CVS announced last week that it will stop selling cigarettes and other tobacco products in its stores as of October. It will be a while before all the implications play out, but on the face of it, this looks like a great case study for some of the principles we have been talking about in this blog for the last few months. Here are five lessons we can learn.
1. Make a strategic choice. Business strategy is about making choices. CVS is making a strategic choice between real options. Much of the press coverage has focused on the goodwill and political value of the choice, but CVS is focused on its business strategy. With more than two-thirds of its revenues coming from subscription drug sales and only about 15% from retail merchandise, CVS is choosing its answer to the question – what business are we in? CVS is positioning itself squarely in the healthcare business.
2. Test the choice with an experiment. The results of CVS’s ongoing experiment to expand into providing direct healthcare services through their Minute Clinics are apparently encouraging. There seems to be a growing market for a better alternative to long wait times in doctors’ offices for minor health issues. Many people apparently value the convenience of being able to walk into a neighborhood location without an appointment, see a nurse practitioner or physician assistant after a short wait, and get their prescribed medicine before they leave. CVS is using a proprietary medical records management system to link its clinics and to ensure clinical practice consistent with national guidelines.
3. Play to your competitive strengths. Our family increasingly relies on Amazon and other online stores with free delivery to supply retail items. Our local CVS stopped carrying our preferred brands of a few items and we shifted to Amazon for these. I suspect we are not alone. CVS quite likely sees the handwriting on the wall for the future of bricks and mortar retail for many of the items it sells.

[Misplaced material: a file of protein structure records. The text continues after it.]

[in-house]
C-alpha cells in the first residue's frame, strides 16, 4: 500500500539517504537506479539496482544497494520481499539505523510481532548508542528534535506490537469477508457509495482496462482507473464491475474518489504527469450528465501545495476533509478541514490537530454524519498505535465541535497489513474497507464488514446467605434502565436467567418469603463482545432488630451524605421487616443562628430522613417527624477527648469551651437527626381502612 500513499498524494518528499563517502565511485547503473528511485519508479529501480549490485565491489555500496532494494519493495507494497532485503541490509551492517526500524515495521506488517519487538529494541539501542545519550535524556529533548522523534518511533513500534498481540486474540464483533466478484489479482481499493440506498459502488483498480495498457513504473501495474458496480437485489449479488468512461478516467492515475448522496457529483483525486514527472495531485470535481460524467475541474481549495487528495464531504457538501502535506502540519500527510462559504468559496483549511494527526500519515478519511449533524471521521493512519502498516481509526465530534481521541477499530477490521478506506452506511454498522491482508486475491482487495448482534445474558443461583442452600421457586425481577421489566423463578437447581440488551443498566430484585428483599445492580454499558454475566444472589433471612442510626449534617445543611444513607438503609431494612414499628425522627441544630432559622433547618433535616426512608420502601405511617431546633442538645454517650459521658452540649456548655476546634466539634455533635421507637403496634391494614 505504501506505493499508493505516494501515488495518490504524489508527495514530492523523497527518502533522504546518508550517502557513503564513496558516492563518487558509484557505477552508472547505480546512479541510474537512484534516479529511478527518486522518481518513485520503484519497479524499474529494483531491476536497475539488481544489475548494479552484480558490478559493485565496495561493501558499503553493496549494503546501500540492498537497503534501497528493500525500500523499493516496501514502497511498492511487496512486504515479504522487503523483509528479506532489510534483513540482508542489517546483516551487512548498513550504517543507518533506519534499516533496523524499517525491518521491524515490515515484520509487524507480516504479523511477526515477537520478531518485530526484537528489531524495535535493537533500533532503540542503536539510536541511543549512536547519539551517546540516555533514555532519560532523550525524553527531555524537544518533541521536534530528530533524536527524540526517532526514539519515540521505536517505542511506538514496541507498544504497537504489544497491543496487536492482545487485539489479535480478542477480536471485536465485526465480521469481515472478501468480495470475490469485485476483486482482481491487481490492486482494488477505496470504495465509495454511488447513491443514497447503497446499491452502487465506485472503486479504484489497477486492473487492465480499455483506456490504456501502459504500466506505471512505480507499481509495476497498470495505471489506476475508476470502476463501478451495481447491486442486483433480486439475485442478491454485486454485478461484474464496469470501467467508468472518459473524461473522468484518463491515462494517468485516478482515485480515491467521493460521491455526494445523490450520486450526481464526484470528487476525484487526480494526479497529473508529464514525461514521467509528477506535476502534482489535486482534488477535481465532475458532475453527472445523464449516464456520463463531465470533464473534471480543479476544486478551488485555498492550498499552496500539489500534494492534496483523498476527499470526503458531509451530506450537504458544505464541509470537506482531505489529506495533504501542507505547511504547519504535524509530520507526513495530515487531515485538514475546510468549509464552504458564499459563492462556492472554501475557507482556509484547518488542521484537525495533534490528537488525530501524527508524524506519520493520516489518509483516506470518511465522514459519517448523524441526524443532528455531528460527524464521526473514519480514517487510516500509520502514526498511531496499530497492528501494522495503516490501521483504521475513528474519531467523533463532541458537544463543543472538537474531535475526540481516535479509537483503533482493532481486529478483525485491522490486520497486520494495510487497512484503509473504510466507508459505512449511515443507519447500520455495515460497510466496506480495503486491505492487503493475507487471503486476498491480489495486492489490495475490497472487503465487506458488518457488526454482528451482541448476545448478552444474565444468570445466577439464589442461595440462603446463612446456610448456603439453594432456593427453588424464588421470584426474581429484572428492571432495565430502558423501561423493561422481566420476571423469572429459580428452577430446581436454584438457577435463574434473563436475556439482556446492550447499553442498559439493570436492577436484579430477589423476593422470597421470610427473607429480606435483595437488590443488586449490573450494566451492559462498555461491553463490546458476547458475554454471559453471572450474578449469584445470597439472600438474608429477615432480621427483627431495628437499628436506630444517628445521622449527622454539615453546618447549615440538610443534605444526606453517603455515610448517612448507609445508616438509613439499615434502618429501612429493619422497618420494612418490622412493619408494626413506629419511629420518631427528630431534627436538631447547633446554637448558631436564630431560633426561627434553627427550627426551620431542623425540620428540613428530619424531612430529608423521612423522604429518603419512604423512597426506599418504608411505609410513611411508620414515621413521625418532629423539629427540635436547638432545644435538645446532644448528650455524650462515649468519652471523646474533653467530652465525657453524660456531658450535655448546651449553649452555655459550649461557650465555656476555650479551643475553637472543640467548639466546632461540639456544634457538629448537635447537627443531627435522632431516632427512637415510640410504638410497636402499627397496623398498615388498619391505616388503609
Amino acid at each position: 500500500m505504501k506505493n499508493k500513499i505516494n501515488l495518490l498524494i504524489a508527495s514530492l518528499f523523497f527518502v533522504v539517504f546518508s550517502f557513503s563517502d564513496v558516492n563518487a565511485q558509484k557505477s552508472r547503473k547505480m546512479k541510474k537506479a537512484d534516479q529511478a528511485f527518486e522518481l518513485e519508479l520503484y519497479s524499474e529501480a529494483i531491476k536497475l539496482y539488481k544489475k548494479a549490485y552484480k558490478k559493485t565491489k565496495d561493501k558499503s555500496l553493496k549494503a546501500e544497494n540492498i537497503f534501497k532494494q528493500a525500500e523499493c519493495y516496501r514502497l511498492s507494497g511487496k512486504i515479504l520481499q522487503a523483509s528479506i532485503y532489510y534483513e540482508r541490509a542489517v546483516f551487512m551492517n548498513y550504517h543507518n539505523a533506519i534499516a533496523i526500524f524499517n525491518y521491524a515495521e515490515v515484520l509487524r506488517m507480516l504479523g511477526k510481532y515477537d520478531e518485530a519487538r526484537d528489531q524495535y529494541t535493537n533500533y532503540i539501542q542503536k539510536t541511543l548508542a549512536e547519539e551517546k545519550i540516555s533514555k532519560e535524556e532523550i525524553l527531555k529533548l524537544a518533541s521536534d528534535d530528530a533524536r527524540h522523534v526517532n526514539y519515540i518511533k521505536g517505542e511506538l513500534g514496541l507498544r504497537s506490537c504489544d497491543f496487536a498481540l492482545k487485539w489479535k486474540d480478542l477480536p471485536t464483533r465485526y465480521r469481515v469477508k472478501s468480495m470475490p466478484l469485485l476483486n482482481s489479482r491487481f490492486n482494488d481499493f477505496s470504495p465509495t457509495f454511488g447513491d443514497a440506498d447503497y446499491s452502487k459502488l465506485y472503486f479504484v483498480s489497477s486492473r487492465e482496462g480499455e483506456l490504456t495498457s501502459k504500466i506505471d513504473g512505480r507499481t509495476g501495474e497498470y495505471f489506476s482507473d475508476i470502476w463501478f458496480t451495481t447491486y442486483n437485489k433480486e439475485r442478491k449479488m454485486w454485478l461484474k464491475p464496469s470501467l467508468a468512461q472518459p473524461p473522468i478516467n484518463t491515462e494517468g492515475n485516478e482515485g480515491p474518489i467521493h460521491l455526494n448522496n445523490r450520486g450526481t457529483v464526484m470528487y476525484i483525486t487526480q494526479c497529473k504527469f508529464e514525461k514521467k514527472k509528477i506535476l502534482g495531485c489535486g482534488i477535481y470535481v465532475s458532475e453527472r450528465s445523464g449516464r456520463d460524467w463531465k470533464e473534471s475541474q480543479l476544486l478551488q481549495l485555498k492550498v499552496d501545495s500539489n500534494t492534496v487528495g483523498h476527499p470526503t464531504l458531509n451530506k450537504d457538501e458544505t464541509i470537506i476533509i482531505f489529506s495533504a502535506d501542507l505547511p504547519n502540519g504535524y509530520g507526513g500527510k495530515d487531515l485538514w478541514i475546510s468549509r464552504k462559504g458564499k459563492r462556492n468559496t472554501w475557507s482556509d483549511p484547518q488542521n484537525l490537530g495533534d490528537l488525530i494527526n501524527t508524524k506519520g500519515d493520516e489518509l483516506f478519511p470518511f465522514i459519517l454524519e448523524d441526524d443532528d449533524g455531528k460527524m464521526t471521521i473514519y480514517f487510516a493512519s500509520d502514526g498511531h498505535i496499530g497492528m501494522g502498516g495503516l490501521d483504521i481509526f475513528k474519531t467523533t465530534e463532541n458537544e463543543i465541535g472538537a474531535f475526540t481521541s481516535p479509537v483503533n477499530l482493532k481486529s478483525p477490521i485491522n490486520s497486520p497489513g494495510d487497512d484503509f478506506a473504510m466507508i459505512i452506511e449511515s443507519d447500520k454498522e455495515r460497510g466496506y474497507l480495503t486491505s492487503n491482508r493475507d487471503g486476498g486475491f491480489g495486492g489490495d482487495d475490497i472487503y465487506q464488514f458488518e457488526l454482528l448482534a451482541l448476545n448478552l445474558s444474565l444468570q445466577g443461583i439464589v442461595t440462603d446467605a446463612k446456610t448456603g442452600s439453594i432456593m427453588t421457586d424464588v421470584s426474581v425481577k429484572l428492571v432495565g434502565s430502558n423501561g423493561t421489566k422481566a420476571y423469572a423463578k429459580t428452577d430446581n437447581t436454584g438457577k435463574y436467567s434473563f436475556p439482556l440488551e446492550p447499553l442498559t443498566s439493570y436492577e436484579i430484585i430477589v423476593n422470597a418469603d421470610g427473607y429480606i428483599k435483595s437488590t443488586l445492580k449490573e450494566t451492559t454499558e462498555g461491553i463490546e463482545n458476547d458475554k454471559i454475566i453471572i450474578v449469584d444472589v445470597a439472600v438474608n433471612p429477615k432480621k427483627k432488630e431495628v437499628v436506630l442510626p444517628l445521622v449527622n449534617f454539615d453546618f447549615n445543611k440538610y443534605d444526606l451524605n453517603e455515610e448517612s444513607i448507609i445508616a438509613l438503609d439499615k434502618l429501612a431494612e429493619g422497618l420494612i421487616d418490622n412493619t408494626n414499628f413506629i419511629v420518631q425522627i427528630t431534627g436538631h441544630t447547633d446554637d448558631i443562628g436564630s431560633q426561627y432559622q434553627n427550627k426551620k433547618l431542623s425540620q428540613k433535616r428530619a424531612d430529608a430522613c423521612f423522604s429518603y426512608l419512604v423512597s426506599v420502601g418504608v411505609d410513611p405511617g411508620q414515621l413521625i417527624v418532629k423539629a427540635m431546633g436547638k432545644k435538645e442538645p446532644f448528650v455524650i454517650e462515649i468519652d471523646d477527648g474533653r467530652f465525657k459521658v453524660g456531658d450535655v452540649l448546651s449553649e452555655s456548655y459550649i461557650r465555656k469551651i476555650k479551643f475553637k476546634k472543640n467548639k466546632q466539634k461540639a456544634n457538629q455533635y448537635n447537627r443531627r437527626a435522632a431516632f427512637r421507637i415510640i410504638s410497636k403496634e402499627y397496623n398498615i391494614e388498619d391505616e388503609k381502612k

CVS’s Minute Clinics by contrast can leverage its neighborhood locations, many of which are already open 24 hours. This is a better bet than going up against Amazon and its cousins long term to sell retail items that only account for 15% of CVS’s revenue anyway. Like many chains, CVS must figure out how to make its investment in bricks and mortar pay off. Neighborhood walk-in clinics could be one answer.
4. Make your strategy customer-centered. What currently drives customer traffic into CVS stores and what will drive it in the future? How much retail business is needed to bring those shoppers into contact with CVS’s healthcare business? Or will it be enough to extend the value chain from the “prescription filling” into the “prescribing” by bringing the examination by a nurse practitioner or physician assistant into their one-stop service. For example, can they persuade families with kids, who have already had good experiences with urgent care clinics on vacation for minor health issues, that walk-in clinics should be a fundamental part of their healthcare choices on a regular basis?
5. Reach out to stakeholders and partners. Ultimately the choice to stop selling cigarettes is part of a larger campaign to re-position CVS as it continues to ask what business are we in and who are our customers. Will the aisles currently filled with high fructose corn syrup drinks and candy bars be replaced with health foods? It will be interesting to see what other moves CVS makes to connect with health advocacy stakeholders? How will CVS extend its partnership with other healthcare providers? What other partners should it seek out? Maybe in urban areas CVS should strike a deal with Amazon to host their new Amazon delivery lockers.
How could you do apply these lessons to your own business strategy?